TABLE OF CONTENTS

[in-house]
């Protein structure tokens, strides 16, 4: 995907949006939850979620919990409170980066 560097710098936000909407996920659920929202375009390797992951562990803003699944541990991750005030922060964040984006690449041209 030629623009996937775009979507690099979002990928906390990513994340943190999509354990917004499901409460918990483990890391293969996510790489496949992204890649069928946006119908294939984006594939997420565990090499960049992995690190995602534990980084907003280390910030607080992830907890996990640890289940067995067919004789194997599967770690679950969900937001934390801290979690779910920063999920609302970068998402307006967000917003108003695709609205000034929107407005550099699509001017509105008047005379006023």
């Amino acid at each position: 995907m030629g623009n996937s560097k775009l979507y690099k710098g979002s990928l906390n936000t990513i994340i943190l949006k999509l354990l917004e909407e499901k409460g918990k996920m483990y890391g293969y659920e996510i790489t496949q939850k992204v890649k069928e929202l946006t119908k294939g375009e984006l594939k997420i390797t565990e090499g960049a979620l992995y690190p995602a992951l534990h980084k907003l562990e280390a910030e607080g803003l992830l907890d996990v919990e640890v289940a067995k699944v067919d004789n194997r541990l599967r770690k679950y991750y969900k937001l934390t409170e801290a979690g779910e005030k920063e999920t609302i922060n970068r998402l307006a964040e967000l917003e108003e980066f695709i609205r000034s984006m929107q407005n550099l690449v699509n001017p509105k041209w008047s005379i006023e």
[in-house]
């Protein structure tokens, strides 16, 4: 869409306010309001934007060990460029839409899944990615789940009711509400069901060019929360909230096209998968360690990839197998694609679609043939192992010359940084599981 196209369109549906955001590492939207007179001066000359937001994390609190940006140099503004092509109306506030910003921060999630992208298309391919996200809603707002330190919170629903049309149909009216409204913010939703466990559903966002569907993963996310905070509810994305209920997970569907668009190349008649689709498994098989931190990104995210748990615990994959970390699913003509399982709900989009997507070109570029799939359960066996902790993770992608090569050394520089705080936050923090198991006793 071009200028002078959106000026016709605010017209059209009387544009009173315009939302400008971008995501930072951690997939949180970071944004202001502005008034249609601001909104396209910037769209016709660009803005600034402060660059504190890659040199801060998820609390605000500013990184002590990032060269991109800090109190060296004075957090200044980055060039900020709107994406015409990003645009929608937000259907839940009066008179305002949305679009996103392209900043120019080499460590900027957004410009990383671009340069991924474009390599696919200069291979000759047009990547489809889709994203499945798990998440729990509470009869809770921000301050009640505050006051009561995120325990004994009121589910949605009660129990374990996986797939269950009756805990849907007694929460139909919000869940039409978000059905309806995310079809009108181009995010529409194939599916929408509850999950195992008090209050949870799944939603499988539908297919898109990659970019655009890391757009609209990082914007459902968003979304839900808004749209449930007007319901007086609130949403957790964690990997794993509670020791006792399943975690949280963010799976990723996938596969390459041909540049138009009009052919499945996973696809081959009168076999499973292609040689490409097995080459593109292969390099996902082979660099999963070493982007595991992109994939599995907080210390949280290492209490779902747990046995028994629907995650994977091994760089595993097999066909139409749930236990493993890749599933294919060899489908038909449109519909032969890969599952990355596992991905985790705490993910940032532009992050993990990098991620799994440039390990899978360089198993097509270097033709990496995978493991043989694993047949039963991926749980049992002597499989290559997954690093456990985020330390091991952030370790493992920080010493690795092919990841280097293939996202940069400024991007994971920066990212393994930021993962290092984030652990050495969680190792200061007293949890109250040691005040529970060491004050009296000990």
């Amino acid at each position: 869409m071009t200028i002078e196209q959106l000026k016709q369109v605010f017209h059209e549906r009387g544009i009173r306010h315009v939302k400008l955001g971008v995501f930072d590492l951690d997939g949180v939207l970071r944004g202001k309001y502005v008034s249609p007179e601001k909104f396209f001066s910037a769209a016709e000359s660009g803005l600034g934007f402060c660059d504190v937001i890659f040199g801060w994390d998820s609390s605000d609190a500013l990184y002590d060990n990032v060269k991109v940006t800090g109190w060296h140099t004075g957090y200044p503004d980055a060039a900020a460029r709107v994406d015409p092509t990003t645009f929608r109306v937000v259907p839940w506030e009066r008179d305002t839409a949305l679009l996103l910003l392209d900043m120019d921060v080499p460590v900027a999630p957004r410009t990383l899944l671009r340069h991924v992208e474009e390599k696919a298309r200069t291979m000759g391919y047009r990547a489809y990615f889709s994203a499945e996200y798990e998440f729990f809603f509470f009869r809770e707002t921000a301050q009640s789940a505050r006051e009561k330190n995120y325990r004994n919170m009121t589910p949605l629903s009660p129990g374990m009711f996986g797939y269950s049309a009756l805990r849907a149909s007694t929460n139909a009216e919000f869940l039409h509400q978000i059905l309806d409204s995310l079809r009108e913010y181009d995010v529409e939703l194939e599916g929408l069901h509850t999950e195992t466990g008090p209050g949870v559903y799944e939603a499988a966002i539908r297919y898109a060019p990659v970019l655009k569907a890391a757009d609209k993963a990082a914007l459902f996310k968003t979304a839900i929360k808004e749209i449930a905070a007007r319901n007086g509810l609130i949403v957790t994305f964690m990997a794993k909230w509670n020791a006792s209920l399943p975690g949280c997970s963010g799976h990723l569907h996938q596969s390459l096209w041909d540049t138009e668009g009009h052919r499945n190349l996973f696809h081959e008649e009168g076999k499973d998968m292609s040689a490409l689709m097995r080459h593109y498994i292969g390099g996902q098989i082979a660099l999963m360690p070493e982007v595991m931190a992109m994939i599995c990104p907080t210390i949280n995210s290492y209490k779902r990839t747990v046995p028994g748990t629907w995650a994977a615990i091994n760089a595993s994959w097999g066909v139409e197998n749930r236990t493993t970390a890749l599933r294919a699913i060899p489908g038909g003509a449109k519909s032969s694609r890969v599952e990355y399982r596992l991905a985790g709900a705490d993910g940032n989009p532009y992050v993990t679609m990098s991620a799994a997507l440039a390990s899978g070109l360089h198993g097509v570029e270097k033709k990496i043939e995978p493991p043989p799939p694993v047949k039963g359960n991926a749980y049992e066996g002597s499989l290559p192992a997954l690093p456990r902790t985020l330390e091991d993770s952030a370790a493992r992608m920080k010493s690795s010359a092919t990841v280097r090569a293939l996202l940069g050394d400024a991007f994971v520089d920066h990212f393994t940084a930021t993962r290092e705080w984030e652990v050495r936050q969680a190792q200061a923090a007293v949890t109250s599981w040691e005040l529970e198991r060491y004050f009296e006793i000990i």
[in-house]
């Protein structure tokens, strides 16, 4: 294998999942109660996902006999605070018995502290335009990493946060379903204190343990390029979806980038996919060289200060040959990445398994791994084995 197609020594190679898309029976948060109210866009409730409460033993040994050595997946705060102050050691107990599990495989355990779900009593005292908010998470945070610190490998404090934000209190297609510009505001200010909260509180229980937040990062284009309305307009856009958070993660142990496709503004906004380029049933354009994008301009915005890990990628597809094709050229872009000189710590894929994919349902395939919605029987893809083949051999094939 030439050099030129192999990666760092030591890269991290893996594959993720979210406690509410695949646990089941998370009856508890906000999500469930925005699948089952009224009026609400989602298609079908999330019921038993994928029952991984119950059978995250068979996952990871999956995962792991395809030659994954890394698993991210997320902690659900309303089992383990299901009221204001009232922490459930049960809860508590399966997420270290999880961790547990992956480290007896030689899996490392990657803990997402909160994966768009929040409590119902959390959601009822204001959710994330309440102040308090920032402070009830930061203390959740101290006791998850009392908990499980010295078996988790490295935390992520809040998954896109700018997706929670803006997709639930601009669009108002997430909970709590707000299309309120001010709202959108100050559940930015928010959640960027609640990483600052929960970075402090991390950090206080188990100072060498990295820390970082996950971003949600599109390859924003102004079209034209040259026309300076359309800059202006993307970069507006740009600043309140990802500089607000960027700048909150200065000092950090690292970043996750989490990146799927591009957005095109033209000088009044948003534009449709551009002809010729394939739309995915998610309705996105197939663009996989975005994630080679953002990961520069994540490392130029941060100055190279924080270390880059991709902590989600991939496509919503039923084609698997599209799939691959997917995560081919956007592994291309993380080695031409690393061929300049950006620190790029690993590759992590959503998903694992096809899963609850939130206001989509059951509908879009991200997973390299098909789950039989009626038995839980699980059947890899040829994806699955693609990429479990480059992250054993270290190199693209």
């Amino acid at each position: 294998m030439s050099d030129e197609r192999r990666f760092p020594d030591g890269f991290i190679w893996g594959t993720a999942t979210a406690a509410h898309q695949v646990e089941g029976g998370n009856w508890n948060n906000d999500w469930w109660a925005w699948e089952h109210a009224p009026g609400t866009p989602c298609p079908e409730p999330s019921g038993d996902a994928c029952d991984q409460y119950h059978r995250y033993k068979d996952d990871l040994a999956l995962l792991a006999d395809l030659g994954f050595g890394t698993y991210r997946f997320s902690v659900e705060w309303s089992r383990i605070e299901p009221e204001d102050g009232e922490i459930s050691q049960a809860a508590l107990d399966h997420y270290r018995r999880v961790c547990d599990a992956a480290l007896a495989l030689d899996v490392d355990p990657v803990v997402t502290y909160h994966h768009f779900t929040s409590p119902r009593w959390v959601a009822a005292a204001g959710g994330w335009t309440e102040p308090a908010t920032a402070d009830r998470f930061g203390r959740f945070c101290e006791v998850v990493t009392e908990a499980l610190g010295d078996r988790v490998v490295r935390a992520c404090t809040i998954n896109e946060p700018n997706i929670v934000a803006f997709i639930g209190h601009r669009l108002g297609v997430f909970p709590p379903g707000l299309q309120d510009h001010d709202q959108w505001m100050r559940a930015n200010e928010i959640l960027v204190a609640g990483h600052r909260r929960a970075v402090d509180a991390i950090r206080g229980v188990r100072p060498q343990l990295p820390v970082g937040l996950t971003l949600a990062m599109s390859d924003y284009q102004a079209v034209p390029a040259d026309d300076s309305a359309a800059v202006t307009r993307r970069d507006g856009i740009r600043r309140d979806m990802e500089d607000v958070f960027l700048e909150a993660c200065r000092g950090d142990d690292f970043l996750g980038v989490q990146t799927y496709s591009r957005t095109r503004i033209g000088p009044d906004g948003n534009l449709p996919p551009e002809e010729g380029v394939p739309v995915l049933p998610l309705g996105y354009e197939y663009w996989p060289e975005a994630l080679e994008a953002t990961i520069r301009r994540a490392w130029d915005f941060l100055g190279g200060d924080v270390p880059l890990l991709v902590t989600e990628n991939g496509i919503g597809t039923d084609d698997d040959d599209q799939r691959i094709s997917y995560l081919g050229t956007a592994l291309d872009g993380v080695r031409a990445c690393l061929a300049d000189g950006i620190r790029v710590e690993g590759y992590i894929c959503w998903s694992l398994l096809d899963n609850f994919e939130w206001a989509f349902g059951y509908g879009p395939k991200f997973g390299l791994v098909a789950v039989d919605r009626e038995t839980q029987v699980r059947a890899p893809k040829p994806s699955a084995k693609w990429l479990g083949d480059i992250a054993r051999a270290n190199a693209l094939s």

Executive SummaryE.1 OLED Materials: What Has Changed Since 2010?E.2 Emerging Development Programs in the OLED Materials Industry: Getting More ComplexE.2.1 New Approaches to the Core OLED Stack and the Materials that Go Into ItE.2.2 New Approaches to Electrodes, Substrates and EncapsulationE.2.3 The Big Six Competitive Factors for OLED MaterialsE.3 OLED Materials Makers: Firms and Countries to WatchE.3.1 Four Firms to WatchE.3.2 Countries to WatchE.4 Strategies for Equipment MakersE.5 Summary of Eight-Year Forecasts of OLED MaterialsChapter One: Introduction1.1 Background to this Report1.1.1 What Are OLED Materials?1.1.2 Demand for OLEDs Escalates1.1.3 New Strategies Needed as the OLED Materials Business Gets Tougher, But New Opportunities Abound1.2 Goal and Scope of this Report1.3 Methodology and Information Sources for this Report1.4 Plan of This ReportChapter Two: What the Latest Developments in the OLED Industry Mean to Materials Firms2.1 OLED Market Break Out: How the OLED Industry has Changed in the Past Two Years2.2 Small AM OLEDs Become a Mass Market for the First Time2.2.1 Early Markets for PM OLED Displays2.2.2 New Markets for PM OLED Displays?2.2.3 The Shift to AM OLED Displays2.3 The OLED TV Market: Beginnings of a Revolution?2.3.1 The Nail in the Coffin of Plasma TV?2.4 Other OLED Display Markets: Computer Monitors and Other Opportunities2.4.1 OLED Computer Monitors2.4.2 OLED Digital Cameras2.4.3 Other Opportunities for OLED Displays2.5 OLED Lighting Commercializes2.6 OLEDs, Flexibility and Conformability2.7 Key Points from this ChapterChapter Three: OLED Materials, Architectures and Markets3.1 Small Molecules, Polymers and OLED Stacks3.1.1 The New OLED Inks3.1.2 Top Emitting vs. Bottom Emitting Designs3.1.3 Stacked Devices3.1.4 Light Coupling Structures and Layers3.2 OLED Materials for OLED Layers3.2.1 Emissive Layer (EML) Materials3.2.2 Suppliers of EML Materials3.2.3 Hole Injection Layer (HIL) Materials: Materials and Suppliers3.2.4 Hole Transport Layer (HTL) Materials3.2.5 Electron Blocking Layer (EBL) Materials3.2.6 Hole Blocking Layer (HBL) Materials3.2.7 Electron Transport Layer (ETL) Materials3.2.8 Electron Injection Layer (EIL) Materials3.2.9 Electrode Materials3.2.10 Encapsulation and Barrier Coating Materials3.3 Other Materials, Processes, Groups and Firms to Watch3.3.1 European Research Programs and OLED Materials Research3.3.2 Other Asian Firms3.3.3 Other European Firms3.4 Substrates for OLEDs3.4.1 Glass3.4.2 Plastic3.4.3 Foil3.5 Key Points from This ReportChapter Four: Eight-Year Forecasts of OLED Materials Markets4.1 Eight-Year Forecasts of Addressable Markets for OLED Materials4.1.1 Forecasting Methodology and Assumptions about Material Content4.1.2 Forecasts Based on Material Content4.2 Displays4.2.1 Mobile Displays: AM and PM4.2.2 OLED TVs and OLED Computer Monitors4.2.3 OLEDs in Portable DVD Players4.2.4 OLEDs in Digital Cameras4.2.5 OLEDs in Digital Picture Frames4.2.6 Summary of OLED Display Market Growth4.3 Lighting4.4 Summary of Eight-Year Forecasts of OLED Materials Demand by Application4.5 Eight-Year Forecast of OLED Materials: Small Molecule vs. Polymers4.6 Forecasts of Materials Demand by Small Molecule OLED Programs4.6.1 Cathode Materials4.6.2 EML Materials4.6.3 ETL Materials4.6.4 HTL/EBL Materials4.6.5 HIL Materials4.6.6 Anode Materials4.6.7 Encapsulation4.6.8 Summary of Materials Demand from Small Molecule OLED Markets4.7 Eight-Year Forecast of OLED Materials: Polymer4.7.1 Cathodes4.7.2 EML Materials4.7.3 HTL/EBL Materials4.7.4 HIL Materials4.7.5 Anode Materials4.7.6 Encapsulation4.7.7 Summary of Materials Demand from Polymer OLED Markets4.8 Summary of Eight-Year Forecasts of OLED Materials4.9 Eight-Year Forecast of OLED Substrates4.9.1 Glass Substrates for OLEDs4.9.2 Plastic Film Substrates for OLEDs4.9.3 Metal Foil Substrates for OLEDs4.9.4 Summary of OLED Substrate ForecastsAcronyms and Abbreviations Used In this ReportAbout the AuthorList of ExhibitsExhibit E-1: Summary of Eight-Year Forecasts of Main OLED MaterialsExhibit E-2: Summary of Eight-Year Forecasts of OLED Substrates ($ Millions)Exhibit 3-1: Complex OLED Stack.Exhibit 3-2: Conductive Polymers in Roll to Roll Printing.Exhibit 3-3:Merck’s OLED MaterialsExhibit 4-1: Eight-Year Forecasts of OLED Displays in Mobile Phones and PDAsExhibit 4-2: Eight-Year Forecasts of OLED Displays in Portable Media PlayersExhibit 4-3: Eight Year Forecasts of OLED Displays in FPD TelevisionsExhibit 4-4: Eight-Year Forecasts of OLED Displays in ComputersExhibit 4-5: Eight-Year Forecasts of OLED Displays in Portable DVD PlayersExhibit 4-6: Eight-Year Forecasts of OLED Displays in Digital CamerasExhibit 4-7: Eight-Year Forecasts of OLED Displays in Digital Picture FramesExhibit 4-8: Summary of Eight-Year Forecasts of OLED Displays (Thousands sq m)Exhibit 4-9: Eight-Year Forecasts of OLED Lighting.Exhibit 4-10: Summary of Eight Year Forecasts of Total OLED Materials Demand.Exhibit 4-11: Summary of Eight-Year Forecasts of OLED Materials: Small Molecule vs. PolymerExhibit 4-12: Eight-Year Forecasts of SM OLED Materials: Cathode1.Exhibit 4-13: Eight-Year Forecasts of SM OLED Materials: EML.Exhibit 4-14: Eight-Year Forecasts of SM OLED Materials: ETL.Exhibit 4-15: Eight-Year Forecasts of SM OLED Materials: HTL/EBL.Exhibit 4-16: Eight-Year Forecasts of SM OLED Materials: HIL.Exhibit 4-17: Eight-Year Forecasts of SM OLED Materials: Anode (1)Exhibit 4-18: Eight-Year Forecasts of SM OLED Materials: Encapsulation.Exhibit 4-19: Summary of Eight-Year Forecasts of SM OLED Materials ($ Millions)Exhibit 4-20: Eight-Year Forecasts of Polymer OLED Materials: Cathode.Exhibit 4-21: Eight-Year Forecasts of Polymer OLED Materials: EML.Exhibit 4-22: Eight-Year Forecasts of SM Polymer Materials: HTL/EBL.Exhibit 4-23: Eight-Year Forecasts of Polymer OLED Materials: HIL.Exhibit 4-24: Eight-Year Forecasts of Polymer OLED Materials: Anode.Exhibit 4-25: Eight-Year Forecasts of Polymer OLED Materials: Encapsulation.Exhibit 4-26: Summary of Eight-Year Forecasts of Polymer OLED Materials ($ Millions)Exhibit 4-27: Summary of Eight-Year Forecasts of OLED Materials by Small Molecule and PolymerExhibit 4-28: Summary of Eight-Year Forecasts of OLED Materials (SM and Polymer Combined)Exhibit 4-29: Eight-Year Forecasts of OLED Substrate Demand: GlassExhibit 4-30: Eight-Year Forecasts of OLED Substrate Demand: Plastic.Exhibit 4-31: Eight-Year Forecasts of OLED Substrate Demand: FoilExhibit 4-32: Summary of Eight-Year Forecasts of OLED Substrate Demand ($ Millions)